First, we recommended that policymakers explicitly align policy with innovation. If existing regulatory or reimbursement policy is a barrier to either the development of improvements in the science or patient access to these advances, then those barriers should be re-evaluated and removed.
Second, we recommended that patients have a meaningful voice. In all appropriate venues where policy around the value of innovation is being measured, the patient voice should be included and ultimately reflected in the decision-making process.
Third, we urged policymakers not to impose blunt access restrictions to medical options that are best suited to individual patients. Medical management tools should be patient-centered and not based on one-size fits all evidence standards.
Fourth, policies should allow patients to make informed choices from the range of clinical/care options. Patients and providers can both advance innovation and benefit from it when reliable, accurate information is more readily available through modern information sharing tools.
Fifth, policies should incorporate constructs that are designed with the help and expertise of the patient community. For example, PCORI created a new way to develop and design patient-centered outcomes research but the statute also includes protections around the misuse of innovative research.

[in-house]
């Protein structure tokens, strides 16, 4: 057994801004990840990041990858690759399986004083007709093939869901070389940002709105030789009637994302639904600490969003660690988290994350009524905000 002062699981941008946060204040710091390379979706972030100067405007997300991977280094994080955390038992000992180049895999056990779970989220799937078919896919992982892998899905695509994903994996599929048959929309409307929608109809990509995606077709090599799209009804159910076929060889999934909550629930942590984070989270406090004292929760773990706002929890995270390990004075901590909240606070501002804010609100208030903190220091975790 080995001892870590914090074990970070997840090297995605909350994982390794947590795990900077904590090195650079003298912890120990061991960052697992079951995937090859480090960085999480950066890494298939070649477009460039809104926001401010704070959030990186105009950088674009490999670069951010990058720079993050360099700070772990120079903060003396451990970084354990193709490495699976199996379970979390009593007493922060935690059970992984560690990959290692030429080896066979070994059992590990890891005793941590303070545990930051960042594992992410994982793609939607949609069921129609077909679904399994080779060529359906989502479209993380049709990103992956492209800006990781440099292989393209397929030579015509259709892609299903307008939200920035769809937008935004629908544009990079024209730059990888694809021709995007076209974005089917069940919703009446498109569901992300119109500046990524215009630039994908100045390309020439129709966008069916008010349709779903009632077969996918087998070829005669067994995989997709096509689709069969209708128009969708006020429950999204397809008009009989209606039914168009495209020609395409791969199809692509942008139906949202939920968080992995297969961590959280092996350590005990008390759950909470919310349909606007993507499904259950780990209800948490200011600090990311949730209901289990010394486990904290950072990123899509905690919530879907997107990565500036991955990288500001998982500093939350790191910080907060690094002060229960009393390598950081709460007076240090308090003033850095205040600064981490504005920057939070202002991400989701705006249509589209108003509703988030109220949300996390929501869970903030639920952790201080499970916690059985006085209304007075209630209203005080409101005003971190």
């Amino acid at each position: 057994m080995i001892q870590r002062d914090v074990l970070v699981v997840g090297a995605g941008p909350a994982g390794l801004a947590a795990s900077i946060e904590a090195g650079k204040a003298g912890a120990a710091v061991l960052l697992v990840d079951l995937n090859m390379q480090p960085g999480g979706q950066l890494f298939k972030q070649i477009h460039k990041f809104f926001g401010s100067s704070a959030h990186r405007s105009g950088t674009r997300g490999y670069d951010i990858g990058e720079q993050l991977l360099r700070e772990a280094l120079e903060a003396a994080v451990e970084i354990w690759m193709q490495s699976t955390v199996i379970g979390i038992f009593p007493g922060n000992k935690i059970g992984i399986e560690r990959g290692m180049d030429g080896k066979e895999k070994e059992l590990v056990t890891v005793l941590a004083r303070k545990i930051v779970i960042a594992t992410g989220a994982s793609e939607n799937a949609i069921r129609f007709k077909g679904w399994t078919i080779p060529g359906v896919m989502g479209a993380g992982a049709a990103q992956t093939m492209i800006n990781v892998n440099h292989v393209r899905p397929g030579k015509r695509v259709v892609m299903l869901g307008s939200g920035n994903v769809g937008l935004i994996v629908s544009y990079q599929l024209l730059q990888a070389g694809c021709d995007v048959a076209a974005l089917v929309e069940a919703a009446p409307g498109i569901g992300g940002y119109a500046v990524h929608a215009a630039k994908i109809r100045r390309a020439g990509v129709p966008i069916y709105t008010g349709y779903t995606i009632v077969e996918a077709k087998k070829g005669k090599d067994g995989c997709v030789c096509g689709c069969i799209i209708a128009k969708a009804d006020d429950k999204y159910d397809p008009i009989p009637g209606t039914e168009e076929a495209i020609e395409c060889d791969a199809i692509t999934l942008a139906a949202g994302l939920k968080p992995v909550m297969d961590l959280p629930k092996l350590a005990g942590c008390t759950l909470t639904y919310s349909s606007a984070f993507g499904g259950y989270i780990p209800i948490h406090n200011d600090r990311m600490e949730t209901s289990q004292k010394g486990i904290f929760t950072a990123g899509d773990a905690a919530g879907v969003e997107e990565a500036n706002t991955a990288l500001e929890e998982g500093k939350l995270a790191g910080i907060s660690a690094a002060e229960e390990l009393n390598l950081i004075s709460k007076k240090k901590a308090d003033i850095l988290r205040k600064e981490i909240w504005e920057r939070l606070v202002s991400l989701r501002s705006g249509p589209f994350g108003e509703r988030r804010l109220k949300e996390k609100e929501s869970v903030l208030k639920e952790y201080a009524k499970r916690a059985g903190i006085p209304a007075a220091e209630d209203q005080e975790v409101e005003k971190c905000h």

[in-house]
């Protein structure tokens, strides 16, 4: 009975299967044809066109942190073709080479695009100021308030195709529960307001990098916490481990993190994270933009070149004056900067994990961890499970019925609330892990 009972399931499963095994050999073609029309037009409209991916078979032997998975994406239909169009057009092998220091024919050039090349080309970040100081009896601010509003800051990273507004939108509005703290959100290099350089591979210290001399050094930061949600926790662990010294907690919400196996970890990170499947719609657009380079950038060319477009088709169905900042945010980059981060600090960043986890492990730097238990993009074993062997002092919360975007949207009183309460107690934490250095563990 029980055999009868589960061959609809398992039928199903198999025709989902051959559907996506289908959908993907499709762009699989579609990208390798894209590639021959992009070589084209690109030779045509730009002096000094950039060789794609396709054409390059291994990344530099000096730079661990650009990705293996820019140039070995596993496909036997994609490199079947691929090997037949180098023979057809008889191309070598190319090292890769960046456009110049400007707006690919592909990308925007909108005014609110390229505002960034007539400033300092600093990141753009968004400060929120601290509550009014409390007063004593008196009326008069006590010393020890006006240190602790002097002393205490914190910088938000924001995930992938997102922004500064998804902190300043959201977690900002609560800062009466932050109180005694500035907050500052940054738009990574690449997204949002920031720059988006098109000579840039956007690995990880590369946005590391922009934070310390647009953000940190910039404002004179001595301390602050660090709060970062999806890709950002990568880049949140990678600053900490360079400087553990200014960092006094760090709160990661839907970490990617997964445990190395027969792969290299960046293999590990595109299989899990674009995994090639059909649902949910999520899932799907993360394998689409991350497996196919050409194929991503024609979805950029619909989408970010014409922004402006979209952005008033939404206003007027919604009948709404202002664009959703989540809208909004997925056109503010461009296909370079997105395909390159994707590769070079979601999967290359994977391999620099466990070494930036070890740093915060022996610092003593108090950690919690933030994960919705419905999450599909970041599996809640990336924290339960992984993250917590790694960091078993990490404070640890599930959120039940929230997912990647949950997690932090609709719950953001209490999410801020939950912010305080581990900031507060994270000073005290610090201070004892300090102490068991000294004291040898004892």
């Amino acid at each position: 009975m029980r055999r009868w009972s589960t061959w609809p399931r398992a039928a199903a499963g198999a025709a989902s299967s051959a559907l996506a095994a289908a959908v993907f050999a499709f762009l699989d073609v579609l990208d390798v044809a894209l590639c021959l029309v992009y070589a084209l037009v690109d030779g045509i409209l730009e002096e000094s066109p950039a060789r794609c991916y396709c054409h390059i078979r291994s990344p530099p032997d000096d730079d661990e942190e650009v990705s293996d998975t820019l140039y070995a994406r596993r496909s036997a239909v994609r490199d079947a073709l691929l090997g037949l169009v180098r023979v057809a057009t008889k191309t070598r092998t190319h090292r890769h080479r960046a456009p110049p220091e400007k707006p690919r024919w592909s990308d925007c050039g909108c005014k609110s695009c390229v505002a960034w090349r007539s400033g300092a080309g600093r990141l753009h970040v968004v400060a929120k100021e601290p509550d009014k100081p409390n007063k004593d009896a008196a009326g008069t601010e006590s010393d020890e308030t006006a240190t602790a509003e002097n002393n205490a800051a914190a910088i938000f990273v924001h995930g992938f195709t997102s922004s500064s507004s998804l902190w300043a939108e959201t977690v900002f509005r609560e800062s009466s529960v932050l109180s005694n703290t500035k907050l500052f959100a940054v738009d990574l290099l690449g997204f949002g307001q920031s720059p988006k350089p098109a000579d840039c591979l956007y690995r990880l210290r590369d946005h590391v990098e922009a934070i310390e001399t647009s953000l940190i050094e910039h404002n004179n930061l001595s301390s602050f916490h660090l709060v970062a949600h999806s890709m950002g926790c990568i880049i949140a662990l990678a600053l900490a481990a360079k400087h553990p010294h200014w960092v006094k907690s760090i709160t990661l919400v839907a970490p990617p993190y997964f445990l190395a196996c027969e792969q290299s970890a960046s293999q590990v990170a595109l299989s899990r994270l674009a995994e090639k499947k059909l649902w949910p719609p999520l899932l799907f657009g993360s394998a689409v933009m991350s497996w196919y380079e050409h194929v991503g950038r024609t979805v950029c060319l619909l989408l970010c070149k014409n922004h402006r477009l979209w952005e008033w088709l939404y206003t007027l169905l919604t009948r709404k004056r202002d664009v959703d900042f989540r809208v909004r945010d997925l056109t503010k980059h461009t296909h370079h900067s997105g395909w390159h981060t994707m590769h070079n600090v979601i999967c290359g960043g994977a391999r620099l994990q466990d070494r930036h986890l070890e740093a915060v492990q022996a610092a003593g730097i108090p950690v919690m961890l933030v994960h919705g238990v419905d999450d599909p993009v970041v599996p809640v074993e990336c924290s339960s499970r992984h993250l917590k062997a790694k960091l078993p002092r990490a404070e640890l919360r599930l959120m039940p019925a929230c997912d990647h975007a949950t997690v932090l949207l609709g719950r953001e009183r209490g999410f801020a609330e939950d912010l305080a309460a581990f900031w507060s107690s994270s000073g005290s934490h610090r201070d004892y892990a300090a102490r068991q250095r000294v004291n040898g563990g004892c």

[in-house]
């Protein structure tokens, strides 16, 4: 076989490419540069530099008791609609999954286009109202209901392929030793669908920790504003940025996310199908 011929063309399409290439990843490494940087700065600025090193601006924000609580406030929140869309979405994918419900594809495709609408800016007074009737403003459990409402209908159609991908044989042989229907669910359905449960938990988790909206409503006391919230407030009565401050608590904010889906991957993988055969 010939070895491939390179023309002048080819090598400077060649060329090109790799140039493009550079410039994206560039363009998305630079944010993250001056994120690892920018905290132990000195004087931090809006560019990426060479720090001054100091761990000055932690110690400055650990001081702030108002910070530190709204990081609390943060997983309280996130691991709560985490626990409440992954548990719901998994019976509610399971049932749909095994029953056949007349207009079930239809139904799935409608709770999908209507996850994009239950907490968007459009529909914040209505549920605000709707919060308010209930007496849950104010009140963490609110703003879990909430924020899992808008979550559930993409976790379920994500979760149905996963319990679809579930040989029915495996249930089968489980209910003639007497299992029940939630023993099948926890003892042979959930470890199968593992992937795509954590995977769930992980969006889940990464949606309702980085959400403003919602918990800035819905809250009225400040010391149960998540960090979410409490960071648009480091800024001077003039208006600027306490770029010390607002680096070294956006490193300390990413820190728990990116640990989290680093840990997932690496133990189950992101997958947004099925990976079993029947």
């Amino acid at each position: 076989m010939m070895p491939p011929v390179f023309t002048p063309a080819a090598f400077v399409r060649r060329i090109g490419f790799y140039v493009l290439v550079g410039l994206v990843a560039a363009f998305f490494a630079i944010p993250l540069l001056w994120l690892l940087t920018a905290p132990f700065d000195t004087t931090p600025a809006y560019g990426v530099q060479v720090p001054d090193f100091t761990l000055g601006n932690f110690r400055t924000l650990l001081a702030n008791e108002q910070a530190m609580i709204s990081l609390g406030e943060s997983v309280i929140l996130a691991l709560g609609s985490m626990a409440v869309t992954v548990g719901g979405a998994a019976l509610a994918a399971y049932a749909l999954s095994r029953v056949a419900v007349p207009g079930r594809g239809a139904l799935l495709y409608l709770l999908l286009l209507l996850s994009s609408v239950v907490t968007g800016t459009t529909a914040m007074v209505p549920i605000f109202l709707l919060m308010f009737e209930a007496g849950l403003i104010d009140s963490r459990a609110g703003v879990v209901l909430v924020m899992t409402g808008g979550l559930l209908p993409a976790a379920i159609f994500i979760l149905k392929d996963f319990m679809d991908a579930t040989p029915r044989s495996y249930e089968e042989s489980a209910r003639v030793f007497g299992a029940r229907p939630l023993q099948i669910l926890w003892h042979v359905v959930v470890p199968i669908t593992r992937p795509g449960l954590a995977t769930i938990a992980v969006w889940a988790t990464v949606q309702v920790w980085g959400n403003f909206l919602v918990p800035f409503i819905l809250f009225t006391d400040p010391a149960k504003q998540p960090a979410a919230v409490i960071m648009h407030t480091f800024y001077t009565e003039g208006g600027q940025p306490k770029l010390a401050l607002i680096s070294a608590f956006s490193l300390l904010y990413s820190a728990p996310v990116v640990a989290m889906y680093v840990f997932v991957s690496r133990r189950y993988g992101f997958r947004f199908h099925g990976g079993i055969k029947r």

Sixth, policymakers should ensure transparency and accountability as payment and delivery models evolve (i.e. ACOs and alternative payment models).
Lastly, we urged policymakers to make the conversation about innovation as broad as possible to maximize the value to patients. It should be holistic and view the needs of patients across the care continuum.
Meeting the principles of patient-centeredness will require a new way of approaching health care policy. A patient-centered health system will value patient engagement, and will applaud patients that are empowered and active in their own health. I am pleased to see policymakers seek out the opinions of patients on how to promote innovation and medical progress, and look forward to the Committee’s work.